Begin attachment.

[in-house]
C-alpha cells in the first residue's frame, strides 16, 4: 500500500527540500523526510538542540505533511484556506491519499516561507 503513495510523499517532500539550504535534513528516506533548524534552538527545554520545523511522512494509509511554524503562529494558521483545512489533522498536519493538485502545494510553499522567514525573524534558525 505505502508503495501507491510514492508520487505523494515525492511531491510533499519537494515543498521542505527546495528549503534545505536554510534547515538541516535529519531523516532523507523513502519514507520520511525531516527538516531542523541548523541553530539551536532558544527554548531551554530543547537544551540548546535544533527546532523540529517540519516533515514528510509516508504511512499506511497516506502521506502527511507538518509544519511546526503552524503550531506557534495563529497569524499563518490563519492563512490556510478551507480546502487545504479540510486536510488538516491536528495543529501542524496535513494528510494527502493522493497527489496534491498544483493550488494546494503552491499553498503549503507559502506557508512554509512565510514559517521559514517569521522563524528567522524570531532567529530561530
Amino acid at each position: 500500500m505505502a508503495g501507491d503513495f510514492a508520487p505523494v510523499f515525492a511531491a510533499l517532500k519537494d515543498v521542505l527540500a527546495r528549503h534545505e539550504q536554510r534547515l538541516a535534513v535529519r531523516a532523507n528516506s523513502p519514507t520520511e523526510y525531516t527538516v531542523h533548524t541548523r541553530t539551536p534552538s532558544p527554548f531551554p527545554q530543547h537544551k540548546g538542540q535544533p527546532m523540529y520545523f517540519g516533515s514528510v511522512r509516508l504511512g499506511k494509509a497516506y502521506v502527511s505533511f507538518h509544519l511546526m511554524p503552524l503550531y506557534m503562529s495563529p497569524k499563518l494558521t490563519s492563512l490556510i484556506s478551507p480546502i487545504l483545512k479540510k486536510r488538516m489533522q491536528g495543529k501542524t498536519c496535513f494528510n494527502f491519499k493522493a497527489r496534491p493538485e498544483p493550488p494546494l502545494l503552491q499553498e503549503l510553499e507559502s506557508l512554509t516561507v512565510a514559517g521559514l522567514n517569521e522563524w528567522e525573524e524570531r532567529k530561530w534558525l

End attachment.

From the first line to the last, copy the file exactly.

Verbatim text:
[in-house]
C-alpha cells in the first residue's frame, strides 16, 4: 500500500527540500523526510538542540505533511484556506491519499516561507 503513495510523499517532500539550504535534513528516506533548524534552538527545554520545523511522512494509509511554524503562529494558521483545512489533522498536519493538485502545494510553499522567514525573524534558525 505505502508503495501507491510514492508520487505523494515525492511531491510533499519537494515543498521542505527546495528549503534545505536554510534547515538541516535529519531523516532523507523513502519514507520520511525531516527538516531542523541548523541553530539551536532558544527554548531551554530543547537544551540548546535544533527546532523540529517540519516533515514528510509516508504511512499506511497516506502521506502527511507538518509544519511546526503552524503550531506557534495563529497569524499563518490563519492563512490556510478551507480546502487545504479540510486536510488538516491536528495543529501542524496535513494528510494527502493522493497527489496534491498544483493550488494546494503552491499553498503549503507559502506557508512554509512565510514559517521559514517569521522563524528567522524570531532567529530561530
Amino acid at each position: 500500500m505505502a508503495g501507491d503513495f510514492a508520487p505523494v510523499f515525492a511531491a510533499l517532500k519537494d515543498v521542505l527540500a527546495r528549503h534545505e539550504q536554510r534547515l538541516a535534513v535529519r531523516a532523507n528516506s523513502p519514507t520520511e523526510y525531516t527538516v531542523h533548524t541548523r541553530t539551536p534552538s532558544p527554548f531551554p527545554q530543547h537544551k540548546g538542540q535544533p527546532m523540529y520545523f517540519g516533515s514528510v511522512r509516508l504511512g499506511k494509509a497516506y502521506v502527511s505533511f507538518h509544519l511546526m511554524p503552524l503550531y506557534m503562529s495563529p497569524k499563518l494558521t490563519s492563512l490556510i484556506s478551507p480546502i487545504l483545512k479540510k486536510r488538516m489533522q491536528g495543529k501542524t498536519c496535513f494528510n494527502f491519499k493522493a497527489r496534491p493538485e498544483p493550488p494546494l502545494l503552491q499553498e503549503l510553499e507559502s506557508l512554509t516561507v512565510a514559517g521559514l522567514n517569521e522563524w528567522e525573524e524570531r532567529k530561530w534558525l